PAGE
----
Some amelioration has been provided by the law. The recent determination of the Papua New Guinea Supreme Court that its Manus Island camp is unconstitutional has unhinged the policy slightly, even if the subsequent limbo has been almost entirely absent from this election campaign. In 2011, the Australian High Court determined that the Gillard government’s arrangement with Malaysia was invalid, and an attempt to test the legality of offshore processing in the same court this year led to the government’s preemptive “opening” of the Nauruan camp to circumvent any adverse ruling. In April this year, lawyers for Save the Children extracted from the government compensation for, and admission of, the unfair dismissal of 10 of their employees, and the brazen but baseless tarnishing of their employer’s reputation.
But public debate has been less effective, and opposing arguments cannot continue to be made in determined aloofness from the government’s. To review the past decade of discourse and its effectiveness, and then to continue to argue in bubbles, is to choose the pleasures of moral superiority over influence. The arguments opposing the policy, as valid as they are, aren’t working. To continue with the same formulations of despair and debate is to float righteously on the periphery. This is said without pleasure. One might expect appeals to law and decency to have mattered. But we must accept that, largely, they haven’t.
A perpendicular line must be drawn between parallel arguments. This might begin with opponents to offshore processing conceding the strongest argument for it – deterring desperate families from making the perilous journey to our shores. Numbers vary slightly, but we can say with some confidence that since 2007 some 1100 people have drowned or been fatally smashed against reefs and cliffs in their attempt to reach Australia by boat. Many were children. And we can say that that has ceased.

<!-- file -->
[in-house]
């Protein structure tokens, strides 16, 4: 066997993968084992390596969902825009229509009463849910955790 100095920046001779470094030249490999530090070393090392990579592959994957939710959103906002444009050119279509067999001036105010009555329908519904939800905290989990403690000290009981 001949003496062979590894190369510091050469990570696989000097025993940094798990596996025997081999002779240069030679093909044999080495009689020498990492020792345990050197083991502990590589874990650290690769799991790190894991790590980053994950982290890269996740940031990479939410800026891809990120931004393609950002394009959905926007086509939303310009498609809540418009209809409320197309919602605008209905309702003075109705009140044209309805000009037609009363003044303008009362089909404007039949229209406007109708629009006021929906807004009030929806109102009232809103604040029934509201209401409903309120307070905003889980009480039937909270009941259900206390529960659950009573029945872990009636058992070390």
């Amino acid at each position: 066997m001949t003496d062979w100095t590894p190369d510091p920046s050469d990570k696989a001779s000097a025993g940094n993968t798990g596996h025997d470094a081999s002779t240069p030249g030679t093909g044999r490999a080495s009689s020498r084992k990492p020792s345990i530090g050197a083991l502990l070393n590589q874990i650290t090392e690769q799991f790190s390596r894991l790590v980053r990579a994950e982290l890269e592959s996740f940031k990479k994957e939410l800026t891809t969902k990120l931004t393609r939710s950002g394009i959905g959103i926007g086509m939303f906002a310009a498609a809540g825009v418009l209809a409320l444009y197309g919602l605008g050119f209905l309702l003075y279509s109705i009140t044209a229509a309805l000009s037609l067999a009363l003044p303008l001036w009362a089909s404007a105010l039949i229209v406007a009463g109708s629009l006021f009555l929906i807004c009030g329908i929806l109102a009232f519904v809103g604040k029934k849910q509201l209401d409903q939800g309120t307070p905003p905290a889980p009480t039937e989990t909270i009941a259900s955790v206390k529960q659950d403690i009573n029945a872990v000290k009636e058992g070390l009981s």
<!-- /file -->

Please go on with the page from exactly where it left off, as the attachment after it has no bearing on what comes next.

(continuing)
For three years I have periodically raised this fact with UN employees, policymakers, activists and friends. There are normally two responses: an awkward muteness, before an inevitable pivot; or a hostile dismissal of the sincerity of politicians who cite this argument. “It’s not genuine,” they say. “It’s a convenient alibi for the real reason of the policy: racism.”
But there’s nothing insincere about the numbers. There was a concentration of death, and now there is not. There is great arrogance or obtuseness in supposing that your belief in the real motives of politicians somehow expunges the fact of the 1100 dead. By assigning bad faith to your opponents, you think you’ve solved the problem of drowned children. But they’re still there, at the bottom of the sea, with the promise of more.
Which is not to say that the government’s policy is not cynical, ruthless and in commune with racism. The “Women on Nauru” report usefully sketches the recent policy history, and we might be forgiven for believing nothing so strongly as political cravenness. In 2007, then prime minister Kevin Rudd promised that “Labor will end the Pacific Solution, the so-called Pacific Solution, the processing and detaining of asylum seekers on Pacific islands, because it is costly, unsustainable and wrong as a matter of principle”. Less than three years later, the night Rudd was fatefully tapped on the shoulder he correctly warned Australians that Gillard would “lurch to the right” on the issue. But Rudd would double-down on that very policy when he was briefly reinstated as prime minister. Shorten has followed suit. And when Immigration Minister Peter Dutton goes on 2GB and defiantly says that “Australia won’t be blackmailed” he is appealing to fixations on the imagined connivances of foreigners.